So, ironically, to animate digital experiences, we need to design heart back into them. If we come back to the human needs - of what employees and managers need from their workplace the underlying drivers of change are clear:
- Align a company's values with the people they recruit and the experience they design for the physical and digital workplace.
- Use tools to assess aptitudes and behaviors to help people understand their strengths.
- Enable managers to have visibility on workforce capabilities, and high performers to help long term resource planning.
- Democratize education, and develop continuous learning and development so people can advance their own capabilities and careers.
- Empower employees to make informed decisions on their benefits, retirement, HR admin, well-being, and career development.
- Integrate business systems so that people can access tools in the flow of their normal work.
- Build trust and transparency around data and privacy: clearly delineate to the employee which tools and data are open versus which are private.
How is digital transformation empowering companies in terms of their culture and people?
I think of the opportunity in three parts: culture design, experience design and performance design.
Culture design relates to the alignment of a company's purpose & values with what people do together and how people behave towards to each other. Culture, after all, is about the invisible bonds and the ritual interactions between a group of people. You might ask: "So what role is there for digital?". If you look at Tech companies, with their engineering mindsets, they are very good at hard coding elements of their culture into their digital workplace. Some of it comes naturally like Slack or zoom, and sometimes software is seen as the natural way to hard code behaviors that matter within a culture. Tools like cultureAmp, Glint, OfficeVibe and Perceptyx tend to be well received by employees and managers alike to drive a cadence of two-way communication and provide measurable feedback on what’s working and what’s not.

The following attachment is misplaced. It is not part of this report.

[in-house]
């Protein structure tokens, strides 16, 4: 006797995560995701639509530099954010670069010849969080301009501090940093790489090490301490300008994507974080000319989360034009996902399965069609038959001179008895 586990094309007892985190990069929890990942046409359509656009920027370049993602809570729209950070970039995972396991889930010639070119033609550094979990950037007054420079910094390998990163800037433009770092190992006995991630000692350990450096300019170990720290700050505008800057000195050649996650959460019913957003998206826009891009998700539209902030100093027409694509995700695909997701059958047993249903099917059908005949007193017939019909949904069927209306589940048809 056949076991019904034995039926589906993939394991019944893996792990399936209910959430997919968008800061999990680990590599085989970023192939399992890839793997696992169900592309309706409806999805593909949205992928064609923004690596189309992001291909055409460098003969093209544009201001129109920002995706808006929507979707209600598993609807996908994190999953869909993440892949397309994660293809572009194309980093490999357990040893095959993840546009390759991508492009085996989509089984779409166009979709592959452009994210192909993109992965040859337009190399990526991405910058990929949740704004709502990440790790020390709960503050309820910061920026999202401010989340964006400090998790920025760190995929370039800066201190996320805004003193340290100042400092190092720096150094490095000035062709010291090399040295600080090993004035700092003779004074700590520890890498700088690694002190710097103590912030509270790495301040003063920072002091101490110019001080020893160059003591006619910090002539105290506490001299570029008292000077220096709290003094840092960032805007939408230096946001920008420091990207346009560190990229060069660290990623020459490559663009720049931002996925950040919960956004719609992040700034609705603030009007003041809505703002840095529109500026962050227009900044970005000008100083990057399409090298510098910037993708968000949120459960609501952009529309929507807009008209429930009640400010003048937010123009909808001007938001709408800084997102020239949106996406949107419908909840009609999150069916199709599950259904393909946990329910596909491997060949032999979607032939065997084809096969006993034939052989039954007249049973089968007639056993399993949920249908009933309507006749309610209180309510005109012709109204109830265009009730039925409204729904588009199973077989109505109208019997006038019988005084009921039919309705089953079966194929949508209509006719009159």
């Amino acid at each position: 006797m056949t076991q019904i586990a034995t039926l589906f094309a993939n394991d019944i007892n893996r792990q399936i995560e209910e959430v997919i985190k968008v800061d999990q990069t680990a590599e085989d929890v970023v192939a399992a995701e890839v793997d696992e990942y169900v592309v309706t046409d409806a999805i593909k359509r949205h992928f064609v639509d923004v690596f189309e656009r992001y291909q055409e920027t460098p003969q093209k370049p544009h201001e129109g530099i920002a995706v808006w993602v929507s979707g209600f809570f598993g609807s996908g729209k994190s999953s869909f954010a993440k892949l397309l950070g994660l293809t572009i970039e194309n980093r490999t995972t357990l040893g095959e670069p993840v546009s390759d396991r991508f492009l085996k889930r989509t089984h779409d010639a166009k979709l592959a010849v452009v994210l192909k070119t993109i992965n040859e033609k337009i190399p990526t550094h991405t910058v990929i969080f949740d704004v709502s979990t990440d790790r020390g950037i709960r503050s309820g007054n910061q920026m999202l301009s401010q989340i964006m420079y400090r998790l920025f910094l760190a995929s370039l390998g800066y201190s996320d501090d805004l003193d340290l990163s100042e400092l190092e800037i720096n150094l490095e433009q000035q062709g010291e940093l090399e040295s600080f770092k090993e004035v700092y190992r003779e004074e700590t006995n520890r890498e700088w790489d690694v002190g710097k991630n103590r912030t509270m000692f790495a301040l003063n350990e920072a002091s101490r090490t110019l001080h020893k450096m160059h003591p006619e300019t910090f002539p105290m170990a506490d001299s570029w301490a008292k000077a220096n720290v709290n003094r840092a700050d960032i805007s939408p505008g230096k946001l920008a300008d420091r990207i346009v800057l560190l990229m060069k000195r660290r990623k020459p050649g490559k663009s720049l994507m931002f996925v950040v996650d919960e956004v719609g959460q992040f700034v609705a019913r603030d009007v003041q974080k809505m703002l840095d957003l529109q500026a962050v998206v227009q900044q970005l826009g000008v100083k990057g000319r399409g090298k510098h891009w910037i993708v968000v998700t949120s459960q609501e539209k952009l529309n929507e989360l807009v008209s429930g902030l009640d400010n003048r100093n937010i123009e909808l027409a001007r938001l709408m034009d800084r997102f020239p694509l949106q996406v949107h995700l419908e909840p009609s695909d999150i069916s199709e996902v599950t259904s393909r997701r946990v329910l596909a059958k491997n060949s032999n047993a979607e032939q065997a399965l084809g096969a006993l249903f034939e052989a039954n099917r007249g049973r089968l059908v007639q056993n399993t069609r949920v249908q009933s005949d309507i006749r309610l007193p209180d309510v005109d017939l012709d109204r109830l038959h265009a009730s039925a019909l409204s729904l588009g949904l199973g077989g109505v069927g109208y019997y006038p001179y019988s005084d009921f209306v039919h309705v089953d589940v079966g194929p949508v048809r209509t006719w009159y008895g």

Experience design relates to the physical and digital experiences and interactions at work designed to make the employee & customer experience great. The problem for many companies is that with so many different systems, platforms, owners, and decision makers across the organization, there is rarely a grand vision for how it all works together. As a result, the overall experience is blotchy. The objective should be to design a workplace and workflow that makes it easier for employees to do their work, administrate their life, and drive employee performance. Companies like IBM and Unilever are using recruitment and assessment platforms like Plum.io and Pymetrics to match the aptitudes, values and behaviors of candidates to ensure alignment with values and aptitudes that enable future growth. A lot of professional service and BPO companies are then taking that data forward into their Learning Management:platforms to match their learning modules with their specific needs, future roles and unique learning styles.
When it comes to Performance design - understanding the drivers of performance, and designing an approach that helps drives behaviors and outcomes - most companies are stuck on annual reviews, which in evolutionary terms, leaves them stuck in the cave. We need a much more sophisticated approach to performance that doesn’t rely purely on sales, nor on subjective manager assessments. We need a theory for the individual performance that’s commensurate to the sophistication of the economic performance of the corporation - more like how premiere sports teams, astronauts and orchestras approach the certain delivery of the best outcomes. Tools like 15Five, Reflektive and Seven Geese facilitate better feedback for employees on their performance; none go as far Ray Dalio prescribes in his book “Principles", but all give a more granular approach to helping people perform better. Further down the line even Microsoft 365’s AI engine “delve” promises to unlock productivity insights via workplace analytics that will help unlock insights into the behaviors of top performing people and teams.
Part II will be published next week.
To connect with Barney
Linkedin: Barney Loehnis